this will be a fleeting goodbye,
until the next kiss
brings waves of running horses to your door.

~ first published in The Lava Storyteller (Red Mare Press)

Saturday, May 24, 2014

The Arrows That Choose Us

photo: ralph murre, glass artist: unknown

The Arrows That Choose Us
by Marilyn Annucci

the ones who hover above us, pressing us
to live or love or be eaten by death
are smaller than ferns, taller than goats,
redder than blood, cold as snow inside snow
inside caves of rock or shadows or
a garden’s hell. They exist in mud, in a sky
beyond sky, in a mind that won’t stop,
in the white light of another realm where
duty calls, where tunnels are wrought,
where strange creatures move forward
bearing black bones, talons, words, the prick
of desire, whatever is needed to tear us awake

~ previously published in Waiting Room (Hill-Stead)

Monday, May 19, 2014

The Sky is Full of Bluebirds

artwork: ralph murre

The Sky is Full of Bluebirds

but not everyone can see them
so they think it’s just a blue sky,
and at night, when it’s all crows  –
well, you know.
And early and late
come the cardinals and tanagers,
but don’t try to explain that
to just anyone.
There are gray birds, too.

~ Ralph Murre

first published in Wisconsin Poets’ Calendar

Saturday, May 17, 2014


artwork: ralph murre

by Susan Tepper

Scrape my face— find
vines and what I want

leave tangled—
there were countries

cut in sections
viable yet invisible
but for leanings— a shoulder

against a train window

raindrops blinding trees
beyond the reach of
what was cold

You clutched a coat
promised again to be sorry.

~ first published in Poetry Salzburg Review

Monday, May 12, 2014

Abbey Road

Abbey Road

by Michael Kriesel                                          

Apperception. Knowledge tattooed on my
brain. Like knowing my left hand’s there, or time’s
contemporaneous. Everything
demanding God’s attention all at once.
Every bill falls due now. No credit
for the lord of time who floats above the
grooves of linear experience. Old
hippies remember Abbey Road, side 2.
In grooves we live, forced forward. In dreams we
jump the vinyl wall, travel astrally.
Kept in line by time. The only way we
learn down here. The perfect training tool. Time
merely measuring matter in motion.
No matter, no time. Just eternity’s
ocean, and consciousness, attaining to
pure light’s height, looking down on its record,
cued to every note at once. A burst.
Release. We become lighthouses on a
shore with no sand or water, one at a
time. A light for others to steer towards,
until we’re all light. Eternity’s not
very long. A winter walk. A movie
where you’re frozen between frames, like slides. You
exit, enter doorways in the air, as
you balance on emptiness, between fields,
zippers jingling a second, stepping through.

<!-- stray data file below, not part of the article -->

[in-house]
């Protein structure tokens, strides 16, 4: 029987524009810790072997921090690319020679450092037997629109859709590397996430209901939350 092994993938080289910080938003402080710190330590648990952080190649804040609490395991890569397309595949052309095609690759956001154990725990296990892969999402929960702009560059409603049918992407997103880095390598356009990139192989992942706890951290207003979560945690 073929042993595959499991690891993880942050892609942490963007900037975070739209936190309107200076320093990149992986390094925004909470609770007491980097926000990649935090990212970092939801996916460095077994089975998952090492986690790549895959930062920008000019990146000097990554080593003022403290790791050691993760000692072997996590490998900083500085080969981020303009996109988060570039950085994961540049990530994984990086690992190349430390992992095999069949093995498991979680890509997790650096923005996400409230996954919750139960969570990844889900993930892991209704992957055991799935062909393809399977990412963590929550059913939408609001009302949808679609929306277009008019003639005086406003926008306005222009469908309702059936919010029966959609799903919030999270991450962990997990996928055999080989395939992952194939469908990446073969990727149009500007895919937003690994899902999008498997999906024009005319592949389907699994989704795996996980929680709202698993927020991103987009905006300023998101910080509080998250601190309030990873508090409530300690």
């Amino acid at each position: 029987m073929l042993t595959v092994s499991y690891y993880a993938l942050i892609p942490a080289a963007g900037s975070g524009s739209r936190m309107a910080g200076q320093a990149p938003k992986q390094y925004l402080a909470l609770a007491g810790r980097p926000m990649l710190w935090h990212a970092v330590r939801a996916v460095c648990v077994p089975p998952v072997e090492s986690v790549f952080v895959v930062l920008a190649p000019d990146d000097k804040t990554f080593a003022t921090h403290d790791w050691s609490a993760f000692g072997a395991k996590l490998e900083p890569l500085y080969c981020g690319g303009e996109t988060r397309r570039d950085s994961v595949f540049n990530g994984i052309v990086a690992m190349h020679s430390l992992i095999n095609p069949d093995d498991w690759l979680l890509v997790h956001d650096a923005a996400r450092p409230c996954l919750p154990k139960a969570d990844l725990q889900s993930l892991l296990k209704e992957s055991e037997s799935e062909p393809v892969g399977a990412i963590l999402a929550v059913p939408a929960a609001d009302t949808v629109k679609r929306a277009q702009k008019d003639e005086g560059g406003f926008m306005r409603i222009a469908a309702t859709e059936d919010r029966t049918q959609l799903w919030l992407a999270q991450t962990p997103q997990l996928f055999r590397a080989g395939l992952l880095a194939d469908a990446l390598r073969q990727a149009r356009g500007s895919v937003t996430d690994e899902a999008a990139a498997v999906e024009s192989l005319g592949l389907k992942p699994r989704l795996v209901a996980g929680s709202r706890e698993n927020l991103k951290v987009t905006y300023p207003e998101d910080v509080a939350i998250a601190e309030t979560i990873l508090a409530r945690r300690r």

~ first published in The Writer

Sunday, May 11, 2014

remember cousins

artwork: ralph murre

remember cousins
by Barb Cranford

remember how they tumbled
suddenly into your backyard
where you were playing
with your best friend
older, boisterous boys
they smashed the sandcastle
scattered the buckets
and broke your hi-li paddle

after dinner they went away
with their parents
to wherever they came from

three who lived in Seattle
existed only as blurry faces
in the front row in snapshots
that arrived every year
 with your aunt’s Christmas card

one much-loved cousin, gone now
sent her poems to you
from a nursing home
you held onto her life line
as long as you could

some day when you are old
and living in the country
one you’ve never met
will drive into your yard
and walk slowly up the path
with sunlight behind him

amazed you will recognize
the image of your father
come clear across the country
to meet you

~ first appeared  in The Oak

Thursday, May 8, 2014

Not Bringing Souvenirs

photoart: ralph murre

Not Bringing Souvenirs
by Don Schaeffer

Although she remains
as a small changing wavelet
through which the particles pass,

everything around her
flows away, all the
material nuggets.

I can't bring
tokens of a home
she can't connect again.

Even the molecules of
her lifetime

~ first published in Loch Raven Review

Wednesday, May 7, 2014


photo: ralph murre

by Peggy Trojan

When snow melts
in the deepest shadows
of our Wisconsin woods,
white of wild trilliums
takes its place.
Though my father understood
the state has claimed them
as their own
and threatens fines
for anyone who argues,
he dared every May
to walk the south forty,
his sweetheart
with a large bouquet
of spring
offered in his wide
calloused hand.

~ first published in Rav'n

Sunday, May 4, 2014

Park Eden . . .

by CX Dillhunt

Park Eden, El Valle de Antón, 

Yes, that's a toucan,
yet I wrote this piece about
those white pelicans

~ first published in Hummingbird:
   Magazine of the Small Poem

Thursday, May 1, 2014


photo: ralph murre

 by Bruce Taylor       

The sun rises from its depth
to set the world on fire,
water overflows with clouds
thirsting for rain.

Tops of trees shimmer still
following the current light
rootless in the shallows
where the sky edges the shore.

Two lone boats doze and float
the morning, misty as it settles,
the same old man, the same dog,
another day the world allows.

~ from The Longest You've Lived Anywhere:
             Poems New & Selected